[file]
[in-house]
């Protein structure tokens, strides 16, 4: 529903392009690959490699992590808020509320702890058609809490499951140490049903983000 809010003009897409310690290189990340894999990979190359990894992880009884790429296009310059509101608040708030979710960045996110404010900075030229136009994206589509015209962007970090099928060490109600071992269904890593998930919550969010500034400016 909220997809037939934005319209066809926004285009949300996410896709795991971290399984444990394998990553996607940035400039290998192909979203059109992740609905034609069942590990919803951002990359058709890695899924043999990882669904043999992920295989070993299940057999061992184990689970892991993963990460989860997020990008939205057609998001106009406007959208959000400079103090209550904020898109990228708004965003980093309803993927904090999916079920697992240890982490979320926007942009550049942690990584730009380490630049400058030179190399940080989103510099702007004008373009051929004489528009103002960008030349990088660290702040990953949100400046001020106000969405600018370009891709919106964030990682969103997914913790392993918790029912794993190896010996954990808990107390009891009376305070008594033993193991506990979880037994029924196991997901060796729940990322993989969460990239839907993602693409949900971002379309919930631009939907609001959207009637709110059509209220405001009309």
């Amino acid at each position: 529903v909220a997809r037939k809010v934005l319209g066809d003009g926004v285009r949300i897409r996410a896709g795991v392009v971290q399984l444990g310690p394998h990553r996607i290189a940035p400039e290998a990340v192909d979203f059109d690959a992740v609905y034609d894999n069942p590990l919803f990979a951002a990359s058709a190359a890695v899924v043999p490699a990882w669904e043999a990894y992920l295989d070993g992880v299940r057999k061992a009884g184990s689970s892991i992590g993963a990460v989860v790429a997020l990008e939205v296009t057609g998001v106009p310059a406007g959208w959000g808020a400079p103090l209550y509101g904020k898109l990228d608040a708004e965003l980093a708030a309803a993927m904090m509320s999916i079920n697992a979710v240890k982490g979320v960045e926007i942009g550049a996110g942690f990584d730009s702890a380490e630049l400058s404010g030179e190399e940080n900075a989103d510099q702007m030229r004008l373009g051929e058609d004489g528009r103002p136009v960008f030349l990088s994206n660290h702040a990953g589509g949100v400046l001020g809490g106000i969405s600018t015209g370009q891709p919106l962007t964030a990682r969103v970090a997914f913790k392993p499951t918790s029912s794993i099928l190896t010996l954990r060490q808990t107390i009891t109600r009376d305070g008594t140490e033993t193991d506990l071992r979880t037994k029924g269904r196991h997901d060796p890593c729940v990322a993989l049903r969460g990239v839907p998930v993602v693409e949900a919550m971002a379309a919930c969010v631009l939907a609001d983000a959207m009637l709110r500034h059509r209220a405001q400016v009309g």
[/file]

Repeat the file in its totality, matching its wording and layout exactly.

[in-house]
């Protein structure tokens, strides 16, 4: 529903392009690959490699992590808020509320702890058609809490499951140490049903983000 809010003009897409310690290189990340894999990979190359990894992880009884790429296009310059509101608040708030979710960045996110404010900075030229136009994206589509015209962007970090099928060490109600071992269904890593998930919550969010500034400016 909220997809037939934005319209066809926004285009949300996410896709795991971290399984444990394998990553996607940035400039290998192909979203059109992740609905034609069942590990919803951002990359058709890695899924043999990882669904043999992920295989070993299940057999061992184990689970892991993963990460989860997020990008939205057609998001106009406007959208959000400079103090209550904020898109990228708004965003980093309803993927904090999916079920697992240890982490979320926007942009550049942690990584730009380490630049400058030179190399940080989103510099702007004008373009051929004489528009103002960008030349990088660290702040990953949100400046001020106000969405600018370009891709919106964030990682969103997914913790392993918790029912794993190896010996954990808990107390009891009376305070008594033993193991506990979880037994029924196991997901060796729940990322993989969460990239839907993602693409949900971002379309919930631009939907609001959207009637709110059509209220405001009309």
């Amino acid at each position: 529903v909220a997809r037939k809010v934005l319209g066809d003009g926004v285009r949300i897409r996410a896709g795991v392009v971290q399984l444990g310690p394998h990553r996607i290189a940035p400039e290998a990340v192909d979203f059109d690959a992740v609905y034609d894999n069942p590990l919803f990979a951002a990359s058709a190359a890695v899924v043999p490699a990882w669904e043999a990894y992920l295989d070993g992880v299940r057999k061992a009884g184990s689970s892991i992590g993963a990460v989860v790429a997020l990008e939205v296009t057609g998001v106009p310059a406007g959208w959000g808020a400079p103090l209550y509101g904020k898109l990228d608040a708004e965003l980093a708030a309803a993927m904090m509320s999916i079920n697992a979710v240890k982490g979320v960045e926007i942009g550049a996110g942690f990584d730009s702890a380490e630049l400058s404010g030179e190399e940080n900075a989103d510099q702007m030229r004008l373009g051929e058609d004489g528009r103002p136009v960008f030349l990088s994206n660290h702040a990953g589509g949100v400046l001020g809490g106000i969405s600018t015209g370009q891709p919106l962007t964030a990682r969103v970090a997914f913790k392993p499951t918790s029912s794993i099928l190896t010996l954990r060490q808990t107390i009891t109600r009376d305070g008594t140490e033993t193991d506990l071992r979880t037994k029924g269904r196991h997901d060796p890593c729940v990322a993989l049903r969460g990239v839907p998930v993602v693409e949900a919550m971002a379309a919930c969010v631009l939907a609001d983000a959207m009637l709110r500034h059509r209220a405001q400016v009309g």